The first way in which the user can create a shape is by entering the parametric equations for the shape. There are two fields in each input window, each of which can take in an input string representing a single parametric equation. If the user enters two parametric equations in this way, the correponding parametric shape is drawn in the window. For example, the equations "sin(t)" and "cos(t)" create a circle of radius one.

The other way to create a shape is by entering a series of points. A spline is then fit to the entered points, creating a curve in two dimensions. A spline is a curve which passes through a given set of points, and which has first and second derivative continuity at each of the points. This results in a curve which is very smooth in appearance.

Once the user has entered a shape in each of the two input windows, a three-dimensional surface is created in the display window. This surface is created by sweeping the shape in the first window, which I will refer to as the shape of rotation, along the path described by the shape in the second window, which I will refer to as the path of rotation. In other words, the shape in the second window can be considered as the "spine" of the object when viewed from above, and the shape in the first window can be considered as a cross-section of the object.

As a first example, consider the default setup, in which a circle of radius one is produced in each of the two input windows. As the circle from the first window is rotated along the circle from the second window, it sweeps out a path in the shape of a donut, as shown below.

To understand how this figure is created, it must be understood that each of the two two-dimensional shapes is stored as a certain number of discrete points rather than a continuous curve. That is, each curve is defined by a given number of points through which it passes, and these points are simply connected to create the curve itself. With a fine enough resolution, the shape appears as a smooth curve rather than a number of connected line segments.

For each one of these discrete points p(i) along the path of rotation, an approximate tangent slope is computed by taking the change in y coordinate over the change in x coordinate from point p(i-1) to point p(i+1). The arctangent of this slope is calculated to get the angle theta between the x-axis and the tangent to the curve at point p(i), and a rotation matrix is created using this angle theta. A simple translation matrix is also created according to the position of the point p(i) with respect to the origin. The rotation and translation matrices are combined into one, and applied to the shape of rotation. The result of this procedure is the shape of rotation rotated perpendicular to the tangent of the path of rotation, with its center lying directly on the path of rotation. This is simply the cross section of the final three-dimensional figure at the point p(i). After this is done for all points along the path of rotation (with slight modifications for degenerate or end cases), the Matlab function surfl is applied to the calculated coordinates, creating the figure displayed in the third window.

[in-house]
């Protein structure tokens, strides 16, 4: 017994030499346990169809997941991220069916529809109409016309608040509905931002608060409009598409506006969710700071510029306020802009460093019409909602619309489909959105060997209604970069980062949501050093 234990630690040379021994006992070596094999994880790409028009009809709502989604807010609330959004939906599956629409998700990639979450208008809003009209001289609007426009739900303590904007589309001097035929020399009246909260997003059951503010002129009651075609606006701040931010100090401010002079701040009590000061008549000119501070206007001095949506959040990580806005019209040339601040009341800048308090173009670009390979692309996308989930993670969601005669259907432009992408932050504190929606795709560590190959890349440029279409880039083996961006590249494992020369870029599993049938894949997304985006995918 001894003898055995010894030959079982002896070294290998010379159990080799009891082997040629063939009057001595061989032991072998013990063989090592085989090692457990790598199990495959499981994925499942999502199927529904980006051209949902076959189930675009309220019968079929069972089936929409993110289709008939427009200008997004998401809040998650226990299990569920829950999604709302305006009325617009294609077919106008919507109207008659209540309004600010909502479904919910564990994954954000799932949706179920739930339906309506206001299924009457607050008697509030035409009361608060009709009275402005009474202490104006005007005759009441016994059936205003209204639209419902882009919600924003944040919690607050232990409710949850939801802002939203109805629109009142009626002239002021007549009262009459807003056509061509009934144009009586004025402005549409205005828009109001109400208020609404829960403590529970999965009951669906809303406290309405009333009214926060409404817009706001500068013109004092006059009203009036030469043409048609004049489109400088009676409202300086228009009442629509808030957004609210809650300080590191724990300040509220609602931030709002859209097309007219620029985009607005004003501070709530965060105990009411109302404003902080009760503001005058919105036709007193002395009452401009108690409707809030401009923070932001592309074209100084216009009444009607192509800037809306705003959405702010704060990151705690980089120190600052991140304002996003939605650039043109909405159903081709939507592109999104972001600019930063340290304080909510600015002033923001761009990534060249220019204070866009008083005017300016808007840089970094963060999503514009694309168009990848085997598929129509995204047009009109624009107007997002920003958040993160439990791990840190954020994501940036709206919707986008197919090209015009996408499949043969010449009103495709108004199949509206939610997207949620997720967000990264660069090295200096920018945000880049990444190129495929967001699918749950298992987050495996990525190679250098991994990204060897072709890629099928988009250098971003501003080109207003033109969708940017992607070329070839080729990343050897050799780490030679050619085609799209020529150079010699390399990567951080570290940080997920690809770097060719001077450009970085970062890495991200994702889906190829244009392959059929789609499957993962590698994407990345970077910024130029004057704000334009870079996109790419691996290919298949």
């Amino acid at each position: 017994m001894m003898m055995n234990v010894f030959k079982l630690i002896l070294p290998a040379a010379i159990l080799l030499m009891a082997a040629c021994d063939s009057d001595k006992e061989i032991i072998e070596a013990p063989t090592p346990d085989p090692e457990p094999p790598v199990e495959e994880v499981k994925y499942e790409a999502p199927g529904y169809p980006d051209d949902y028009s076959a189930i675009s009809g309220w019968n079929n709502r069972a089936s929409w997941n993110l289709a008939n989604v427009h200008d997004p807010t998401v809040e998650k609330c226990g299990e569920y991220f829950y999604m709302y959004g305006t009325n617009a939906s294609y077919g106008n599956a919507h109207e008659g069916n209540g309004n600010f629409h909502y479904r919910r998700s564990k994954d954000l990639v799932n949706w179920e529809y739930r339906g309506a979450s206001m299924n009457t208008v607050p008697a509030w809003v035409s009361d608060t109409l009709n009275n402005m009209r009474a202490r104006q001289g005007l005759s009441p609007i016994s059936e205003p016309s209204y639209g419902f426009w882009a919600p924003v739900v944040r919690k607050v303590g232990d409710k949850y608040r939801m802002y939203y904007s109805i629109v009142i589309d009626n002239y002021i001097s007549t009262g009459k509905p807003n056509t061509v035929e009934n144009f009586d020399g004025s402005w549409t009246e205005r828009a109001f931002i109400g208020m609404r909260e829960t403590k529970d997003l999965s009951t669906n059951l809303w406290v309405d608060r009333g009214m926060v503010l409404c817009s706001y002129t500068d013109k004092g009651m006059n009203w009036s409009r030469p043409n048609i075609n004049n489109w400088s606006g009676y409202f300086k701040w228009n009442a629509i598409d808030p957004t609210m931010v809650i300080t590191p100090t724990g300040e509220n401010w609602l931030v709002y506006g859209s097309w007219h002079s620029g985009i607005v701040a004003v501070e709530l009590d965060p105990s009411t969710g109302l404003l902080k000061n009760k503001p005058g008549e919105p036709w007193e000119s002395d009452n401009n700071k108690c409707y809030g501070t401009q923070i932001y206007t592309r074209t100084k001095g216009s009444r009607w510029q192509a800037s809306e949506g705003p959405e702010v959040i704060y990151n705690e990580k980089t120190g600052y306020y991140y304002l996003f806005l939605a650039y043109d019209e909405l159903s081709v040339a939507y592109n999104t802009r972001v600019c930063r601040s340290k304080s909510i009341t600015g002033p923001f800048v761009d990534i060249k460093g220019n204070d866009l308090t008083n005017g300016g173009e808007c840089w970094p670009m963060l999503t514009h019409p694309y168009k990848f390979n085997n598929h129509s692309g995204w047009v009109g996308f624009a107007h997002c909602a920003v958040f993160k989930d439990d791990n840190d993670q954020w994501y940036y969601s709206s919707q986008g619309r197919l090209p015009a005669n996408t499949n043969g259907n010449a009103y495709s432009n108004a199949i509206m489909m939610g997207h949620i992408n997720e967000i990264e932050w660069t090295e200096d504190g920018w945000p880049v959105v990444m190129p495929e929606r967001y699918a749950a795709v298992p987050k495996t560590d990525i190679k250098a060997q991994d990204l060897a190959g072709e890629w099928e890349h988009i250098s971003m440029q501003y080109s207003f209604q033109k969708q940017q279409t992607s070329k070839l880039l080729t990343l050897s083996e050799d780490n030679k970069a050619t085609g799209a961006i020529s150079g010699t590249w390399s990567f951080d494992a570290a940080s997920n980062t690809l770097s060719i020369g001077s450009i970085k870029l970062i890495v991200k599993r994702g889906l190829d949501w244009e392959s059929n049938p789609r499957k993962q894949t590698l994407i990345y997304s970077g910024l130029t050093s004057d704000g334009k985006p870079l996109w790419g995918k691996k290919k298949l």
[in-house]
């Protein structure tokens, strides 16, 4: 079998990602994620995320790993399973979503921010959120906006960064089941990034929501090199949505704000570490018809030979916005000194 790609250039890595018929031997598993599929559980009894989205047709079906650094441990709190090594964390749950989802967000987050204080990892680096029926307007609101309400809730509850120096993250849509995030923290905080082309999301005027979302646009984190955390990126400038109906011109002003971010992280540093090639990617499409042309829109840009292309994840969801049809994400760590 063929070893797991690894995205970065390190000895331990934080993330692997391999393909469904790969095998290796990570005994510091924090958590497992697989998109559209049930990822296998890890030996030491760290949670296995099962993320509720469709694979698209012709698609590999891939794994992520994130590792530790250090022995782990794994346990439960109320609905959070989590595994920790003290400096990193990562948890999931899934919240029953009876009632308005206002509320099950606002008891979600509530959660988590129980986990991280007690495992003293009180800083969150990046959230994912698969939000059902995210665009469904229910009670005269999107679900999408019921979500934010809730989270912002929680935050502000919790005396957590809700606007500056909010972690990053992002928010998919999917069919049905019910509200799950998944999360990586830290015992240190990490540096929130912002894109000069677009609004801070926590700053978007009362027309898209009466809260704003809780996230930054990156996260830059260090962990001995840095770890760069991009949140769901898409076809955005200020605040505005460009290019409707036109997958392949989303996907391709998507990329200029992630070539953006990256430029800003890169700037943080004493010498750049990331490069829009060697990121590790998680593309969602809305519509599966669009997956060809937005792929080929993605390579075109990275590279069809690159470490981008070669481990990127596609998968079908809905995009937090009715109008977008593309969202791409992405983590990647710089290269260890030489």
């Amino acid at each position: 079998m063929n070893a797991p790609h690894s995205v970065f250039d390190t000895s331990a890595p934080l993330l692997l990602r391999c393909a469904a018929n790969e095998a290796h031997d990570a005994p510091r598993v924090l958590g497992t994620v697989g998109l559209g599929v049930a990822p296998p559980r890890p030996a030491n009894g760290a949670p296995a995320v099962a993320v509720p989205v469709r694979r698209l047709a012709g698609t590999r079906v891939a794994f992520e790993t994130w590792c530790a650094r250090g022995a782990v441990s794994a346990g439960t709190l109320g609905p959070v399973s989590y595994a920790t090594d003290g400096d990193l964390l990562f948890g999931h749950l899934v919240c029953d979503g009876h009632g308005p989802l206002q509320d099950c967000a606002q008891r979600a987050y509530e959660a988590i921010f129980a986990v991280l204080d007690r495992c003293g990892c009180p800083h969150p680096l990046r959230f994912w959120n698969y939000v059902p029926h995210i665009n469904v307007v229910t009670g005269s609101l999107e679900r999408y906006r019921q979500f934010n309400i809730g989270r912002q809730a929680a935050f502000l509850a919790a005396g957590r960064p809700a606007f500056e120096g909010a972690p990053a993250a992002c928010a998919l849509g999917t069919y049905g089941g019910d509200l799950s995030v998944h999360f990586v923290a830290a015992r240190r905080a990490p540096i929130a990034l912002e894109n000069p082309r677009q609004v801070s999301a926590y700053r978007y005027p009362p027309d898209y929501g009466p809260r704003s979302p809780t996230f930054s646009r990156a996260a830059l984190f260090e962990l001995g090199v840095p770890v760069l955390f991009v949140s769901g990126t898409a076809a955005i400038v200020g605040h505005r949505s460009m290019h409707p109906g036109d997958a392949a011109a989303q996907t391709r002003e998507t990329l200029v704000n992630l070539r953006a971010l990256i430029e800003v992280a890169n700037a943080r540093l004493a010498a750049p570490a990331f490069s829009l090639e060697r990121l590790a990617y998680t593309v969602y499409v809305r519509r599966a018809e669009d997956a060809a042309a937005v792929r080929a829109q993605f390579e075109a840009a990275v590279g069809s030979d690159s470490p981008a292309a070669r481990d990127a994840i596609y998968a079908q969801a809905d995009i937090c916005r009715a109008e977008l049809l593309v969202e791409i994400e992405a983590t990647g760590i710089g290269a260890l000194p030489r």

Now consider a variant of the first example. In this example, the shape of rotation is again a circle, but with a smaller radius. The path of rotation, though, is quite different from that in the first example. This curve, created by a spline fit to a set of points, is easier to think of as a path, since it doesn't connect at the edges. And as can easily be seen in the display window, the small circle has been swept along this path to create a tube in the shape of the path of rotation.

In the third example, the path of rotation is a circle, while the shape of rotation is a spline, which can be considered as an outline of a bottle or vase. As this shape is rotated around the circle, it sweeps out the whole vase, as can be seen in the display window.

Several options are available to the user both in the display window and in the menus. The most interesting of these is the "Scale Body" option in the "Creation Style" menu. This option was originally an incorrect formula, but was later incorporated into the program. Rather than sweeping the shape of rotation along the path of rotation to create a three-dimensional surface, a surface is created by a mutual scaling of the two shapes with respect to eachother. In many cases this creates very bizarre and even physically impossible surfaces, but using the right shapes, it can give very nice results.

The menu labeled shading allows the user to switch from a lit, phong-shaded surface, to a surface with flat shading and highlited edges. The options within the display window allow the user to change the view angle (altitude and azimuth), the size of the axes in which the figure is displayed, and the resolution of the figure.

The ObjectBuilder program consists of five Matlab M-files. Included is source code and explanations of these files.